Spread of Islam in Kanem and Bornu Empires By :- Sadiq Salawudeen

23-12-14_Kanem-and-Bornu-EmpireKanem and Bornu were two ancient Islamic empires mainly populated by the ethnic majority, the Kanuri. The empire was located in modern-day Nigeria, covering a vast expanse of areas including Lake Chad, Cameroon, Niger and Libya.

An area of more than 300,000 square miles. The empire was amalgamated and separated in different times but this never stopped its link to surrounding areas. Mai Idris Alawma (1570-1603) united and expanded the empire in the 16th century, and by the 18th century, Bornu established itself as the main power to Northern States, especially the Sudanic region.

To be more precise, the origins of Kanem can be traced back to the settlement of fertile lands of the Mega-Chad lakes. This historical proof suggests that in the first century BCE, there were two lakes.

The two lakes connected each other through an area known as the Jurab Depression. The landmarks of the two lakes lasted until 250 years ago when the Bahr al-Ghazal opening of Lake Chad became covered with residue and the water stopped to flow.

The fertile soil, probably loamy provided huge amounts of food for hunters and gatherers who created a tradition that was changed from Middle Stone Age to the New Stone Age.

After bringing together the disparate groups in the area, the Saifawa dynasty created a state east of Lake Chad with a capital at Njimi and began a process of imperial expansion.

Although the Saifawa dynasty lasted for such a long time, it was by no means a dictatorship. The Mais ruled through a royal council. Further, the empire was divided into provinces, with important administrative and commercial centers.
The mais mother, elder sister, and first wife enjoyed great privileges, and for the most part, the royal family remained in control of the political process and ensured the longevity of the dynasty. In the eleventh century, the ruling class in Kanem embraced Islam.

The empire can be described as a large medieval state in central Sudan, and spanning the bordered to the north by the Sahara Desert.

It was governed by nomads and straddling one of the main Trans-Saharan trade routes between Tunisia and Tripoli, and to the Hausa lands to its southwest.

Kanem traded slaves to Ifriqiya and Egypt. The state helped channel Islam to neighboring provinces. For 900 years, it was ruled by one or another faction of the Saifawa dynasty with a little interruptions during the time in terms of power placement.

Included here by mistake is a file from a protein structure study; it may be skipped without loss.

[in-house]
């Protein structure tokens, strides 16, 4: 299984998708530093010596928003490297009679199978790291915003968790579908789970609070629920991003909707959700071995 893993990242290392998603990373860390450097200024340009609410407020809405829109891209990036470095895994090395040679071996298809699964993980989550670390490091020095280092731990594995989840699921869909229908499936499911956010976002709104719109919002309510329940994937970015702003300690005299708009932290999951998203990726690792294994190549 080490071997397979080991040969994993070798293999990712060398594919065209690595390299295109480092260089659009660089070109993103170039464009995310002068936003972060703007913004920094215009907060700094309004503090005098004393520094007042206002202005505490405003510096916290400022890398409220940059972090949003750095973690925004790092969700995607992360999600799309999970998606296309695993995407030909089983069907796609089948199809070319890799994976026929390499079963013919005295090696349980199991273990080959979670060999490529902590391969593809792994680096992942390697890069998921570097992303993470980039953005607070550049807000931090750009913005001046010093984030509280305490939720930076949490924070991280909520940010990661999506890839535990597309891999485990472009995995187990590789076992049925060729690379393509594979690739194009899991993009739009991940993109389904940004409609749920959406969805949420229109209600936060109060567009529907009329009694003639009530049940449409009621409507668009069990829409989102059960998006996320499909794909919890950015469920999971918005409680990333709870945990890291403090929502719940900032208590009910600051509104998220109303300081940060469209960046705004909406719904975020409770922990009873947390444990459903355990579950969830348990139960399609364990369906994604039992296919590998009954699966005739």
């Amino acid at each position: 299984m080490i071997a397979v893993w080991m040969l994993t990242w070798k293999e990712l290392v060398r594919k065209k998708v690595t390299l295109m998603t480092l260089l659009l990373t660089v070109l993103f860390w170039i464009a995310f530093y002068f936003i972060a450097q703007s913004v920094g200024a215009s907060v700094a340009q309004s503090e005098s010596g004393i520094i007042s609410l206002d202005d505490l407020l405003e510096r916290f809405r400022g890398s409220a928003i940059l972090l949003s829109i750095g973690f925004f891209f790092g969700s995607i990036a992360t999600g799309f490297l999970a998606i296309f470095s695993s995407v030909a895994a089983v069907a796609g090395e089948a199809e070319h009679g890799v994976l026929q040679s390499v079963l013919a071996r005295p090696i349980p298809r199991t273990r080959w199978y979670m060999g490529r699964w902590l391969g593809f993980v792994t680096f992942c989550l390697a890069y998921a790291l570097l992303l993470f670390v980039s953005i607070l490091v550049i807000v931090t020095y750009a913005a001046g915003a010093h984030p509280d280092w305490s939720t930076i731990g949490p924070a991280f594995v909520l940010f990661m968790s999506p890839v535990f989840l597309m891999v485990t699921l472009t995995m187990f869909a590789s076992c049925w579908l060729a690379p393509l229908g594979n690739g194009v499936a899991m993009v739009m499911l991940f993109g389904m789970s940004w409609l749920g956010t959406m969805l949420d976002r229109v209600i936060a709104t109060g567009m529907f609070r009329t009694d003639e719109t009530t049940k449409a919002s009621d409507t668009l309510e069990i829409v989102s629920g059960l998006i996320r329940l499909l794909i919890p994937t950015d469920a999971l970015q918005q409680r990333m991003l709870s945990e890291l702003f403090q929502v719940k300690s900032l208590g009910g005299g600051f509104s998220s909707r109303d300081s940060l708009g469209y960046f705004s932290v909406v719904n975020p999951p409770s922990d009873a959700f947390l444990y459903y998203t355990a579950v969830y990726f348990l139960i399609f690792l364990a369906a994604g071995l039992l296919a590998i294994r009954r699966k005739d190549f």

Muslim rulers who controlled the state claimed origins to Yemen. This claim added advantages and caused propaganda to gain greater affinity within the Islamic world as a whole.

Towards the 13th century, Kanem expanded its control to areas south of Lake Chad, and entered a stage where there was internally conflicts among the ruling class and dynasty.

In the 14th century, Kanem’s military heads (the Mais) returned into eastern Hausa-land, and Kanem went into steep decline as its northern provinces were conquered by rival power, the Bulala.

All through the 16th century, Bornu extended its succession and power of the able Mai, the greatest of whom was Idris Alawma (c.1571-1603). He was able to consolidate the internal administration of the state and expanded its empire by trade leading to a more stabilized Bulala frontier.

He also supported the propagation of Islam. His successors in the 17th and 18th centuries continued in the policies of defending the heartland of Bornu from incursions by the Kwararafe from the south, the growing Hausa states in the west, the resistance of the indigenous Mandara and the Tuareg from the north.
These external threats were also accompanied with severe weather changes the Mais had no control over. There was drought and famines in the arid Sahel and parched savanna of central Sudan.

The going down of trans-Saharan trade during these time resulted in the loss of firearms, which had a great change in the balance of power in the al-Sudan. Immigration of the Fulani from the Hausa-land in the west was disturbing. More disturbing was the immigration of the Fulbe (Fulani) from Hausaland in the west. These pastoral nomads from western Africa eroded the state.


Towards the 19th century, the Fulanis who established the Sokoto caliphate around the neighboring Hausa-land began to impact the southern parts of Bornu. They were disliked and discriminated against in Bornu and demanded redress for their grievances against the Mai, his government, and his people.

Supported by Uthman Dan Fodio of Sokoto, the Bornu Fulani rebelled in 1805 and would have prevailed if the Mai had not called upon Muhammad al-Amin al-Kanemi, a Kanembu cleric, for assistance.

These Fulani war soldiers attacked Bornu with an aspiration and hope that it will fall under Sokoto’s control. The ruling king (Mai) required assistance from Kanem and forces of Muhammad al-Amin al-Kanemi responded to the forms of aggression thereby repelling the Fulani onslaught.

The fact of the matter at the time was that Kanem-Bornu was mainly populated by Muslims, the Fulanis insisted that the empire was involved in paganism and that they further persecuted Fulanis for their religious beliefs.

There were hostilities between the two factions, but this eventually subsided causing the Sokoto Caliphate control the western provinces while other areas remained in control of Bornu.

Source : http://www.onislam.net

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